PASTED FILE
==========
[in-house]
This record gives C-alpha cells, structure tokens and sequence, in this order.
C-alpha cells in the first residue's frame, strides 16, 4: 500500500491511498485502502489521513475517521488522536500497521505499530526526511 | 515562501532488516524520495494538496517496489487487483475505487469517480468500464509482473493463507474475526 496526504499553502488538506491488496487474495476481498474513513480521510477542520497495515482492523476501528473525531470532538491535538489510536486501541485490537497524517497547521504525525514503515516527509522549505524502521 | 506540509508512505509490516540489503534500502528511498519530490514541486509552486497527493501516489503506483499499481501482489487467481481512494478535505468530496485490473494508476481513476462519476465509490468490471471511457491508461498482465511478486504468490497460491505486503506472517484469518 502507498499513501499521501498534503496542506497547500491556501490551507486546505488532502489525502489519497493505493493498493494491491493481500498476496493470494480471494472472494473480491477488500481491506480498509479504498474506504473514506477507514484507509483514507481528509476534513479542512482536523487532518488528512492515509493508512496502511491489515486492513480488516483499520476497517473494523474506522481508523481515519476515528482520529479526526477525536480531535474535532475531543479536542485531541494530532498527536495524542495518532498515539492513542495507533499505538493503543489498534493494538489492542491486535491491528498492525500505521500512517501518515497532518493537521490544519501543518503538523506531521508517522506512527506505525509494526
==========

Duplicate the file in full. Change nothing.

[in-house]
This record gives C-alpha cells, structure tokens and sequence, in this order.
C-alpha cells in the first residue's frame, strides 16, 4: 500500500491511498485502502489521513475517521488522536500497521505499530526526511 | 515562501532488516524520495494538496517496489487487483475505487469517480468500464509482473493463507474475526 496526504499553502488538506491488496487474495476481498474513513480521510477542520497495515482492523476501528473525531470532538491535538489510536486501541485490537497524517497547521504525525514503515516527509522549505524502521 | 506540509508512505509490516540489503534500502528511498519530490514541486509552486497527493501516489503506483499499481501482489487467481481512494478535505468530496485490473494508476481513476462519476465509490468490471471511457491508461498482465511478486504468490497460491505486503506472517484469518 502507498499513501499521501498534503496542506497547500491556501490551507486546505488532502489525502489519497493505493493498493494491491493481500498476496493470494480471494472472494473480491477488500481491506480498509479504498474506504473514506477507514484507509483514507481528509476534513479542512482536523487532518488528512492515509493508512496502511491489515486492513480488516483499520476497517473494523474506522481508523481515519476515528482520529479526526477525536480531535474535532475531543479536542485531541494530532498527536495524542495518532498515539492513542495507533499505538493503543489498534493494538489492542491486535491491528498492525500505521500512517501518515497532518493537521490544519501543518503538523506531521508517522506512527506505525509494526